President Reagan tried to work his personal magic again yesterday, giving House and Senate conferees on the farm bill a pep talk on budget frugality, but he apparently didn't get very far.

The conferees returned to Capitol Hill, convened their first work session to hammer out a new four-year farm package and promptly reached an impasse over dairy support prices.

They decided to set that aside for a while and move to easier matters. Next up were price supports for shorn wool. Sure enough, they reached another impasse and then agreed to call it a day.

Those deadlocks in the first two titles of the bill that will set agricultural policy and program levels reflected the intensity of the farm debate and heavy lobbying efforts that have gone on throughout this year.

The Senate version, adopted under intense White House pressure, is estimated by the Department of Agriculture to carry a five-year cost of $10.6 billion. The House version would cost $16.6 billion, a figure the administration says is unacceptable.

Sen. Jesse Helms (R-N.C.), chairman of the conference, said the president told legislators yesterday that he would support "something in the nature of the Senate bill."

But his counterpart, Rep. E. (Kika) de la Garza (D-Tex.), head of the House conferees, repeated a complaint that the administration has played a sort of numbers game with the budget and has made the House farm bill its scapegoat.

"This morning the president said our bill was $6 billion over the budget, and now I get a letter from him saying it is $8 billion over," de la Garza told the conference. "Here you go again, Mr. President . . . . I wonder if we might just fire all the budget people and do our own thing."

The conferees then tried to do their own thing, but they didn't get very far, sloshing around first in dairy provisions and then getting tangled in the lint of the wool provisions.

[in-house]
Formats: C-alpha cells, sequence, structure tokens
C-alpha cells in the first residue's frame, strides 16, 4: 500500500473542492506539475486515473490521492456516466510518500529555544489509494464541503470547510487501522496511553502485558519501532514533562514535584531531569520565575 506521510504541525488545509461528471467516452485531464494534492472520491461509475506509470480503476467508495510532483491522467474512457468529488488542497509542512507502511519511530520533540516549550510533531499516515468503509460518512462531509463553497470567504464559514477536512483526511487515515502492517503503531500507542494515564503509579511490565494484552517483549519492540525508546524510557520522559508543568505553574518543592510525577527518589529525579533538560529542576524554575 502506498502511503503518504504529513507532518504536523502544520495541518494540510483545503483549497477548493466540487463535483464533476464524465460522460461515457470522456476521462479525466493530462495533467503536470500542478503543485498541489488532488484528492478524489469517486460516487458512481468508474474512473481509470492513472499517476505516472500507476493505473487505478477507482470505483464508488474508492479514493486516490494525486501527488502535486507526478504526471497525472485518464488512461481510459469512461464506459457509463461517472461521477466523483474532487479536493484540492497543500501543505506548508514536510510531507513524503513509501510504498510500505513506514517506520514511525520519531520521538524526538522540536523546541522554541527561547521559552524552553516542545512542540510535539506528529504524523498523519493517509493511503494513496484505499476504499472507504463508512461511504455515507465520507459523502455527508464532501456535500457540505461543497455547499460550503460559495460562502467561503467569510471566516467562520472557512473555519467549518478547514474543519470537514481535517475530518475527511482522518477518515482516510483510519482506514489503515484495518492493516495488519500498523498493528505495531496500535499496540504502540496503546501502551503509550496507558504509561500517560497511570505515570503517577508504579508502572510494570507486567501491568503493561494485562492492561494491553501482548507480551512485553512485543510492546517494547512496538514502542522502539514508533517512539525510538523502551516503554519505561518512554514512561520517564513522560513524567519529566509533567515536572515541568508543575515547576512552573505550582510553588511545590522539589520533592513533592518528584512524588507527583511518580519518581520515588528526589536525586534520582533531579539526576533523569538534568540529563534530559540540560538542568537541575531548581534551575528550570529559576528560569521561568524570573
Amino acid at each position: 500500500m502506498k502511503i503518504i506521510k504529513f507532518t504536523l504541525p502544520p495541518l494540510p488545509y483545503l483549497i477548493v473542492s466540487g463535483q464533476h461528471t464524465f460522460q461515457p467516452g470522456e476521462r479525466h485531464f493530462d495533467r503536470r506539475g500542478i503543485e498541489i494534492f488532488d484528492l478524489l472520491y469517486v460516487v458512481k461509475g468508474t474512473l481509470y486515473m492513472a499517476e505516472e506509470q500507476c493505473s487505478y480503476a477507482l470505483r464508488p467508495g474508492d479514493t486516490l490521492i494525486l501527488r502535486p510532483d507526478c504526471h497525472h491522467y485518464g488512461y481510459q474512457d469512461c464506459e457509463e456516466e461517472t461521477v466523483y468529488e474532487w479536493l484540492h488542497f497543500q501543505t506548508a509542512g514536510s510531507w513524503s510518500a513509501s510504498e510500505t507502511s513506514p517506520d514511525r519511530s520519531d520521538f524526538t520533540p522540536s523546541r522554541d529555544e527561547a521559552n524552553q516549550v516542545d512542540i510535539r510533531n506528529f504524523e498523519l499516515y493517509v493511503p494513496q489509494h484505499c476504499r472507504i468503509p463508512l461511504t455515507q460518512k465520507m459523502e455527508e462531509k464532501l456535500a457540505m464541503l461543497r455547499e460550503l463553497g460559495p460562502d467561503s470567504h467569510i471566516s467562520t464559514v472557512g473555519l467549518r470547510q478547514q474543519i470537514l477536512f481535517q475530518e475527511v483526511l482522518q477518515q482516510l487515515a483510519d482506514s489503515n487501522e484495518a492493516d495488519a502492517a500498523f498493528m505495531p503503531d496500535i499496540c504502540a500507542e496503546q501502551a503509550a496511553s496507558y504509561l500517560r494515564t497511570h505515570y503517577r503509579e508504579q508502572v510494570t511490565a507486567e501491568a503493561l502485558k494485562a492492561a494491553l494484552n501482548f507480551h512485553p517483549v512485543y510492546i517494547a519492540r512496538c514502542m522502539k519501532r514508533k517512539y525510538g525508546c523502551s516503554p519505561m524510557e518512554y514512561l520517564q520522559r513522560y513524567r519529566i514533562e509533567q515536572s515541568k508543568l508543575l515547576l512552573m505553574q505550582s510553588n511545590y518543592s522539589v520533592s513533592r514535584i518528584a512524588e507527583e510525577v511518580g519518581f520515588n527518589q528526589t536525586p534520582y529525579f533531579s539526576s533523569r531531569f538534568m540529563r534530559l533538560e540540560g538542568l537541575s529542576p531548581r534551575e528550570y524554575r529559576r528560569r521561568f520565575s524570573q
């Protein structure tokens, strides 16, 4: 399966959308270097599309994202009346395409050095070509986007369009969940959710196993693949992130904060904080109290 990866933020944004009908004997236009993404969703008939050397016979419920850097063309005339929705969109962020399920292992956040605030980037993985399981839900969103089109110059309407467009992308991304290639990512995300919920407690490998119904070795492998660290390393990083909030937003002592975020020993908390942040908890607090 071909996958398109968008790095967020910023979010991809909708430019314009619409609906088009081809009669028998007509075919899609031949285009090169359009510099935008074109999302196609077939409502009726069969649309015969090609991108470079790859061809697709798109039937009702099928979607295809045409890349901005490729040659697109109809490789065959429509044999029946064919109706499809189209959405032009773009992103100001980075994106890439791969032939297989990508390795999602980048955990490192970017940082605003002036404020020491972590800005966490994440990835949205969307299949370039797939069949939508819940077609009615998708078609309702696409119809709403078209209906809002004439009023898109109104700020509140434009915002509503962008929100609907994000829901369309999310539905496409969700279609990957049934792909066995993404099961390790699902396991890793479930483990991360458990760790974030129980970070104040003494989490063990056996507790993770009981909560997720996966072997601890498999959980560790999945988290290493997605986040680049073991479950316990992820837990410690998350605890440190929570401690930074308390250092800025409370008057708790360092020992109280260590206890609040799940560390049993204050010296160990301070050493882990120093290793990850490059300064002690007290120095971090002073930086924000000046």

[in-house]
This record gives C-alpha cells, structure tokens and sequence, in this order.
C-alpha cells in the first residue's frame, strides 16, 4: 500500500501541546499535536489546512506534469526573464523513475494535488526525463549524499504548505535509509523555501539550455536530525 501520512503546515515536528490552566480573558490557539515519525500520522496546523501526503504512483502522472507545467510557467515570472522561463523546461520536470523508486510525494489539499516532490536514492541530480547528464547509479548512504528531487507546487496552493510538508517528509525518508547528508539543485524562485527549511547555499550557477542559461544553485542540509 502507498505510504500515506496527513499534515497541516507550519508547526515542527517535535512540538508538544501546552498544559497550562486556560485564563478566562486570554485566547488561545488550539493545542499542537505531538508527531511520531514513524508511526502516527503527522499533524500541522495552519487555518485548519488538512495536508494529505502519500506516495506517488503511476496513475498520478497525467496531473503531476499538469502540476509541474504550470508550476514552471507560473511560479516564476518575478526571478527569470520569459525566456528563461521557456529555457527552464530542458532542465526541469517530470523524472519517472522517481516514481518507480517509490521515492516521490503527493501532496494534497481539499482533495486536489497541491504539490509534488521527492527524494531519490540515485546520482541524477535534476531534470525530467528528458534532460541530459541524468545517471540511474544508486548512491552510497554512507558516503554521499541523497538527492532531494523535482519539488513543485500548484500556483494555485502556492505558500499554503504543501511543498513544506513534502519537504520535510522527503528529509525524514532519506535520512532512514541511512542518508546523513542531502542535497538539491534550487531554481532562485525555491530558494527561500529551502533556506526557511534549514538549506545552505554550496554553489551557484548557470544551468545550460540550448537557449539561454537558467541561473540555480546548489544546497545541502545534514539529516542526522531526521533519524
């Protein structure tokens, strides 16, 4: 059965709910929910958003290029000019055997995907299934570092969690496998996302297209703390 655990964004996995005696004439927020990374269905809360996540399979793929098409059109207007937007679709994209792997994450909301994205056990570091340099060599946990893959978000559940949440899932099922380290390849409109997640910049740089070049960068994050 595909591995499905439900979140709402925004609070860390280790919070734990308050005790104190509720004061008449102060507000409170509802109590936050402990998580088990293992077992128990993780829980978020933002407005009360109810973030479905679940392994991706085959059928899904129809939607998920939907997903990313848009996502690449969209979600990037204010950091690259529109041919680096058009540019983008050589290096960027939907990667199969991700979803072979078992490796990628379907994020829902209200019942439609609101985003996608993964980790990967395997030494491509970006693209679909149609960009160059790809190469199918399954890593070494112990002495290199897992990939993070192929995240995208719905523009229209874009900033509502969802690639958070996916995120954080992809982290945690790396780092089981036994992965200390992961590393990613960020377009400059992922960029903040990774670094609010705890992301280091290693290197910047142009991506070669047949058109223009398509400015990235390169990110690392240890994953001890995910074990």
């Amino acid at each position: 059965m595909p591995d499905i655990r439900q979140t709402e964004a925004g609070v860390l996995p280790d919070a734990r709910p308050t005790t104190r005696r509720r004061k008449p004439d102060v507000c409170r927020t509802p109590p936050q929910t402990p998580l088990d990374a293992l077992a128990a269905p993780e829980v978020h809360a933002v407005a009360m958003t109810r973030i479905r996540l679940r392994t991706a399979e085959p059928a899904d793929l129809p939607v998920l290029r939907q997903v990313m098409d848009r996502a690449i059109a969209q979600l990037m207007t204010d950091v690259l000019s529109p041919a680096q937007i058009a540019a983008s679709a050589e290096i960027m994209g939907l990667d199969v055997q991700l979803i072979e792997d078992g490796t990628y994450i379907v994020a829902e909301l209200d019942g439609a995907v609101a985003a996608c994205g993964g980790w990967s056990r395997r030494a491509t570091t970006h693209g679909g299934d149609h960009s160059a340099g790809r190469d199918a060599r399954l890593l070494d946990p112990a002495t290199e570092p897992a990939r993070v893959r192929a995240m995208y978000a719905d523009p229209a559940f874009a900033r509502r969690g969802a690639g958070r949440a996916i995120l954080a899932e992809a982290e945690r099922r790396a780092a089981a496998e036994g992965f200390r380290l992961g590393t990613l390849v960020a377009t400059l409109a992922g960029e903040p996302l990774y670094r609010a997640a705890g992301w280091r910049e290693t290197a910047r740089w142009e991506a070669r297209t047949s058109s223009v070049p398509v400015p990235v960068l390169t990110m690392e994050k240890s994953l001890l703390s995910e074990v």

As has been the case all year, dairy price supports again became the major stopping point. The House and Senate bills set identical dairy price supports for fiscal 1982, but the House version would cost roughly $600 million more in the later years of the bill, according to the Department of Agriculture.

The House twice rejected efforts during floor debate to trim the dairy program more, and the House conferees stood adamantly yesterday against going any lower.

The Senate conferees showed a little give, agreeing to a compromise offered by Sen. Robert J. Dole (R-Kan.) to adjust support rates slightly in a way that would have added an estimated $100 million to $150 million to the cost of the bill. The House declined the offer, voting 9 to 3 against it.

The administration contends that the program must be cut sharply so that costly government acquisitions of surplus cheese, butter and dry milk can be curbed. The USDA projects a $2 billion price tag for the surplus goods this year.

With an easy solution not in sight on dairy price supports, the conferees moved on to the wool-and-mohair section of the bill.

There, another deadlock ensued. The Senate bill is less generous to sheep producers, whose price support payments come from duties collected on imported wool at no direct cost to consumers.

Sen. John Melcher (D-Mont.), representing a large sheep-raising area, argued for adoption of the House approach, which would extend the existing program's support rates.

Senate Republicans, however, raised questions about program costs, and said they wanted to know more before making a decision. With that and still another deadlock on other wool provisions, the conference quit and agreed to try again today.